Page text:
4. If a man did not act upon the declaration of God in our text, he would be counted foolish. Equally mad are they who treat other promises of God as if they were idle words; no more worthy of notice than the prophecies of a charlatan.

5. Let me close this point by noticing that, whether men believe this or not it will stand true. A man says there will be no winter, and provides no garments; he will shiver in the northern blast all the same when December covers the earth with snow.

III. There is also in the text, I think, A SUGGESTION OF ANALOGIES. Reading these words, not as a philosophical prediction, but as a part of the Word of God, I see in them a moral, spiritual, and mystical meaning.

1. While the earth remaineth there will be changes in the spiritual world. "While the earth remaineth, seed time and harvest, and cold and heat, and summer and winter, and day and night shall not cease." No one of these states continues; it comes and goes. The seasons are a perpetual procession, an endless chain, an ever-moving wheel. Such is this life: such are the feelings of spiritual life with most men: such is the history of the Church of God. It will be so while the earth remaineth, and we remain partakers of the earth.

2. Yet there will be an order in it all. Cold and heat, and summer and winter, and day and night, do not come in a giddy dance or tumultuous hurly burly; but they make up the fair and beautiful year. Chance has no part in these affairs. So in the spiritual kingdom, in the life of the believer, and in the history of the Church of God, all things are made to work for good, and the spiritual is being educated into the heavenly.

3. Great rules will stand while the earth abideth, in the spiritual as well as in the natural world. For instance, there will be seed time and harvest, effort and result, labour and success.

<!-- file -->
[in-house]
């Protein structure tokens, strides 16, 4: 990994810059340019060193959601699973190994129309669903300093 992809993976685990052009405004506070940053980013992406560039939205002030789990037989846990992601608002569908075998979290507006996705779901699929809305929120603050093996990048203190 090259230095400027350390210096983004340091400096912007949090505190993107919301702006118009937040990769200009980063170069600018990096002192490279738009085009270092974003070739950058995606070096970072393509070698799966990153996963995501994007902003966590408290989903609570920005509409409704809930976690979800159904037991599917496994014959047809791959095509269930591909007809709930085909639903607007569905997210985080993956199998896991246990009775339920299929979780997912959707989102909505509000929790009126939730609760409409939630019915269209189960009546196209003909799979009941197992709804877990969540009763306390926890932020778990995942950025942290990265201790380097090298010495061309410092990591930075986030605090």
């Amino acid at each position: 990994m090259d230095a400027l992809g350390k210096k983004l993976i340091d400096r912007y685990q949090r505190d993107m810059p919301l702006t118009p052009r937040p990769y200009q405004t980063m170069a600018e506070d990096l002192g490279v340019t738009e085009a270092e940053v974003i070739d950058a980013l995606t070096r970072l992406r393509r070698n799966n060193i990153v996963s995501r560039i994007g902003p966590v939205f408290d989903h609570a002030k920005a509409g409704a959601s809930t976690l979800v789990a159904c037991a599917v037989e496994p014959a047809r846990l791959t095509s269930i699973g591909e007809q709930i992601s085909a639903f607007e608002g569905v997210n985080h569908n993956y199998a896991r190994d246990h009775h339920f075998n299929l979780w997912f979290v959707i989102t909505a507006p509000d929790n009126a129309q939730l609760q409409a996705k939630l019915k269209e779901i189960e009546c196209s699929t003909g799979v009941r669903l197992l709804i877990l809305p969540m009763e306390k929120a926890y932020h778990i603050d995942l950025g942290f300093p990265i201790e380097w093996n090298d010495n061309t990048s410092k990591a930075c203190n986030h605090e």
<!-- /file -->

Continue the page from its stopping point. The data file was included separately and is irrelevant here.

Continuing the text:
IV. Last of all, I want you to regard my text as A TOKEN FOR THE ASSURANCE OF OUR FAITH. "While the earth remaineth, seed time and harvest, and cold and heat, and summer and winter, and day and night shall not cease." And they do not. In this fact we are bidden to see the seal and token of the covenant.

( C. H. Spurgeon.)

I. A TESTIMONY FOR GOD'S FAITHFULNESS. The return of harvest speaks to you in language not to be mistaken. "Hold fast the profession of your faith without wavering; for He is faithful that has promised." "My covenant will I not break, saith the Lord; nor alter the thing that has gone out of My lips." "But," you will say perhaps, "it is not God's faithfulness I question — I doubt His mercy. The Word of the Lord, that shall stand; but 'His mercy is in the heavens.' It reacheth not to me." And why not? What but mercy, infinite mercy, so prevailed with the Almighty that He should promise "seed time and harvest" so long as the earth endureth!


1. The end of the world is as sure as the harvest.

2. As in harvest the reaper casts aside the weed, so every false professor will be "cast into outer darkness," while the righteous will "shine forth as the sun in the kingdom of their Father." "Whoso hath ears to hear, let him hear."

3. Again, it is in harvest we receive of that we have sown; and it is in harvest we see the end of the husbandman's labour — why he hath so long "waited for the early and latter rain." And so in the end of the world. Then is it that we shall see the purposes for which the world was made, and wherefore it has been sustained so long. Then we shall see the long suffering of God, and wherefore He hath borne with us so long.

(W. M. Mungeain, B. A.)

I. WHEN WAS THIS PROMISE GIVEN? Immediately after the deluge. In wrath God remembered mercy.

II. WHAT WOULD HAVE BEEN THE PROBABLE RESULT, IF GOD HAD GIVEN US JUDGMENT AND NOT MERCY? If the covenant with the seasons had been suspended, all happiness and comfort must have been instantly paralysed, and all animal life extinguished; existence would no longer have been possible, and your palaces, mansions, and cottages would have been mere sepulchres, full of dead men's bones.